- The Washington Times - Monday, January 16, 2006

SPANISH TOWN, Jamaica ecked out in a white silk suit and white square-toed shoes, Dominic Bennett was carried by pallbearers in a glass casket as thousands of onlookers thronged his funeral.

Mr. Bennett received a hero’s funeral, but he was a gang leader — admired by some, feared by many — who helped fuel a rash of killings that has made Jamaica one of the world’s deadliest places.

As Jamaica was headed toward its record of 1,669 homicides in 2005, Mr. Bennett himself became a statistic when he was killed in a shootout with police at his home in Spanish Town, west of Kingston.

Jamaica, an island of 2.6 million people that is best known for its white-sand beaches, reggae and gourmet Blue Mountain coffee, has a homicide rate 10 times that of the United States.

Poorly equipped and understaffed, police have been unable to stem the bloodshed, which occurs mostly in impoverished neighborhoods around the capital, Kingston, far from tourist attractions.

The police have developed a reputation for slipshod investigations and for being too quick on the trigger. Rather than help the police, people in the Spanish Town slum sometimes run when officers approach.

“There has been a breakdown in trust on the streets. Some people are just as scared of the police,” Deputy Police Commissioner Mark Shields said in an interview with the Associated Press. Commissioner Shields, a veteran of England’s Scotland Yard, was hired last year to become Jamaica’s No. 2 policeman and help cope with the soaring homicide rate.

The violence has its roots in the 1970s, when political factions armed gangs to intimidate opponents before the 1980 general elections. About 800 people were killed in election-related violence that year.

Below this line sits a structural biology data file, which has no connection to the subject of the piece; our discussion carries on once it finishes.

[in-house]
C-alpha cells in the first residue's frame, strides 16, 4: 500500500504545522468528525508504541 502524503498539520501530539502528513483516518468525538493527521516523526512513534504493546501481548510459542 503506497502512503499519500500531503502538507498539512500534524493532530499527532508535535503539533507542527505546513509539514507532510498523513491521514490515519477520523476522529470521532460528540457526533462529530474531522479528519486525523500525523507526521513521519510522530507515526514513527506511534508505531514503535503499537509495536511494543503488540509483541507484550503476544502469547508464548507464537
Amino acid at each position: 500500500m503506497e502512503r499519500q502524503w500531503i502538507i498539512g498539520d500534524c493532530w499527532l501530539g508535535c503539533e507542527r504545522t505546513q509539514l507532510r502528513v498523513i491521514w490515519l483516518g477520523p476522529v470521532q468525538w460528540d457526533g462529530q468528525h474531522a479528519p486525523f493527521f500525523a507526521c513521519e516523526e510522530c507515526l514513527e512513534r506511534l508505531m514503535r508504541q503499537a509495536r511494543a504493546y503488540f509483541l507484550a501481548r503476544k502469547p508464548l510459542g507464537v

Twenty-six years later, the politicians have lost control of the gangs. The slums have become patchwork battlefields, the ever-changing front lines between rival gangs marked by barricades of old refrigerators, junked cars and burning tires. Mr. Bennett’s gang is called the Clansmen, and it is at war with the One Order gang.

“If someone lives here, I’m responsible. If someone dies, I’m also responsible,” said Andrew “Bunman” Hope, 27, leader of One Order, sitting in the back of a parked car outside his home for a rare interview. Gang gunmen kept a lookout for police or rival gang members from rooftops and intersections.

Police say Mr. Hope is an extortionist, but he denies it, insisting that the payments he receives from business owners are “gifts.”

Although the gangs do use strong-arm tactics, and even kill those who refuse to pay extortion, gang leaders, known as “dons,” at times act as ad hoc civic leaders.

Mr. Bennett, whose nickname was Bulbie, extorted money from businesses and ordered scores of rivals killed. But when he strode down Spanish Town’s pitted streets, merchants would walk out to talk with him and seek favors or loans.

Mr. Bennett was feared, but he also might pay the school fees for a promising neighborhood child, help provide hookups to electricity or work with politicians to get roads paved.

Many poor Jamaicans, with few opportunities for advancement, have joined gangs to obtain material goods and respect.

“If the government can’t provide basic service for the poor, if they can’t alleviate the poverty in Jamaica’s slums, the violence will never end,” said Monsignor Richard Albert, a Roman Catholic cleric and New York native who has mediated between Jamaica’s police and gangs for more than 25 years.

Mr. Bennett’s death in October was followed by more bloodshed as a power struggle within the gang erupted and killings were carried out by rival gangs attempting to muscle in on the Clansmen’s turf.

“Bulbie’s death was destabilizing for Kingston,” Commissioner Shields said. “The killing of a top leader always creates a power vacuum, which usually means a period of intense violence as people look to take the leader’s place.”

Monsignor Albert said that young men who venture into a rival gang’s territory risk being shot on sight.

“They grow up together, play football, go to school, but they can no longer cross the neighborhood line dividing the Clansman and One Order,” he said.

“No male between 15 and 35 can cross that line.”

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